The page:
There are many different skills necessary to being a book conservator.
You need research skills to track down information about the history of a book, or to find modern equivalents of historic materials.
You need fine hand skills so that you can place a small drop of paste
along the edge of a scarf tear and then smooth the edges together so
that no one can tell there was a tear to begin with.
And you need to know how to maintain your equipment, including the big
paper cutter, more commonly known as a board shear. The board shear is
like a giant pair of scissors, with a fixed blade in the bed of the
shear, and a movable blade in the handle. Both blades need to be
sharpened on a regular basis according to how much the shear is used.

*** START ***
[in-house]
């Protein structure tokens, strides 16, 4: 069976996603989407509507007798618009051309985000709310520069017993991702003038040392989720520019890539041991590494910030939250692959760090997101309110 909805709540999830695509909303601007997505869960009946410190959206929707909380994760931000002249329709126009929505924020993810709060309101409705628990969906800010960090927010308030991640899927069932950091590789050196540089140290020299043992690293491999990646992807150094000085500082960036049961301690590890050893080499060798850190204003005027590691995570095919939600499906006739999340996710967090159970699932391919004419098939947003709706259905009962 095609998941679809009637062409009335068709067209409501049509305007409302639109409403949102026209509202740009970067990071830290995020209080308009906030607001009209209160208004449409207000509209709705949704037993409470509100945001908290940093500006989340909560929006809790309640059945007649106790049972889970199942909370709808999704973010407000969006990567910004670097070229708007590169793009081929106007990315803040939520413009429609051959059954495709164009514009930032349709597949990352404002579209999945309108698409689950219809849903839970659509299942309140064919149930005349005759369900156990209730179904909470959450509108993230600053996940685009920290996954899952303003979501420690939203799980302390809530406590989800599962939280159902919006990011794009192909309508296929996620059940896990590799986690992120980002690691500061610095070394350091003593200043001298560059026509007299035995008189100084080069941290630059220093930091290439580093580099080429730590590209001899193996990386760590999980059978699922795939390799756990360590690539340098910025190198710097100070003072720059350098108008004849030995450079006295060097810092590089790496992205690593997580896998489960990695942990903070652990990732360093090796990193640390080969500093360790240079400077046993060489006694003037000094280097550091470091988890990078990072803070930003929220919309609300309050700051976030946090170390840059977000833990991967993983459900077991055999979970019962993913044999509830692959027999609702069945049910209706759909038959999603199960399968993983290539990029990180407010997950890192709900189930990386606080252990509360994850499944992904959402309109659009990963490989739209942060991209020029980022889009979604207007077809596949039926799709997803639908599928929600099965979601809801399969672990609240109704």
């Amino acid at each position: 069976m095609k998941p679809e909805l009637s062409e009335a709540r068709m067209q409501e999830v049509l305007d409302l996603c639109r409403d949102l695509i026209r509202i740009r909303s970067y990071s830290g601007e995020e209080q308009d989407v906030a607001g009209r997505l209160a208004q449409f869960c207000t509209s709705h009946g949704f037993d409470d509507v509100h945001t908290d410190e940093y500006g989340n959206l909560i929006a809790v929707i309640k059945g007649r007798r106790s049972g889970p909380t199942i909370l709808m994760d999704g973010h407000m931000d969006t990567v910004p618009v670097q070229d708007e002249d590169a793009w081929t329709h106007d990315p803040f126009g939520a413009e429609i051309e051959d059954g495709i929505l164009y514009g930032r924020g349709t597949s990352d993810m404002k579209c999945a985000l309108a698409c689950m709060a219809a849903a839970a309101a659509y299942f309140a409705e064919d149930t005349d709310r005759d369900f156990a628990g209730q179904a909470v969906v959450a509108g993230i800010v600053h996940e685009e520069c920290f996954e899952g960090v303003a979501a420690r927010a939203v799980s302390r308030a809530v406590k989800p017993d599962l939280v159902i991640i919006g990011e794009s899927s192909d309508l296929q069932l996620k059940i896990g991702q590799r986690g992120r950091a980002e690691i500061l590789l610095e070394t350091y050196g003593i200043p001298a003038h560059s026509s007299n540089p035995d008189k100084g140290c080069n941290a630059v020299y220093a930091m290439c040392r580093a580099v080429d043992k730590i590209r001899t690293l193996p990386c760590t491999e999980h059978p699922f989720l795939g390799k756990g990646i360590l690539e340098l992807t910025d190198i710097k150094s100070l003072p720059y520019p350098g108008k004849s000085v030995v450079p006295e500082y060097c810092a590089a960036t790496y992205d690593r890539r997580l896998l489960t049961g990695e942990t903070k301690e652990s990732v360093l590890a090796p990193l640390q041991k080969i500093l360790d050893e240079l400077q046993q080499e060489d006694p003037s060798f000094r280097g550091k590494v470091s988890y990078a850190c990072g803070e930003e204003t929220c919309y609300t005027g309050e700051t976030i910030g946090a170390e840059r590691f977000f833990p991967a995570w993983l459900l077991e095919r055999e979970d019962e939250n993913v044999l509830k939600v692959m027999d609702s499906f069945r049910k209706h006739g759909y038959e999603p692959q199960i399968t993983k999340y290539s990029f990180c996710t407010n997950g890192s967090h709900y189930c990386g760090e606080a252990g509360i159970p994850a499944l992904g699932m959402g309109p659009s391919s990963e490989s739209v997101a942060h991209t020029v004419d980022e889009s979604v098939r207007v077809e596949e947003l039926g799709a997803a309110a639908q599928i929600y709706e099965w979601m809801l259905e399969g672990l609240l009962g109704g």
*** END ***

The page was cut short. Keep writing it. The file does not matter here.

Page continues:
So there's hands on with a fine brush and then there's hands on with a big crescent wrench. I take the top blade off...
...and bolt it to a piece of plywood to protect the blade and the mailman when the blade is sent out for sharpening.
Then I crawl under the bed of the board shear and remove the lower blade.
These are the 56" blades from the big board shear in the lab, bolted down for shipping. They're shipped to a vendor who will sharpen them and then bring them back and re-install.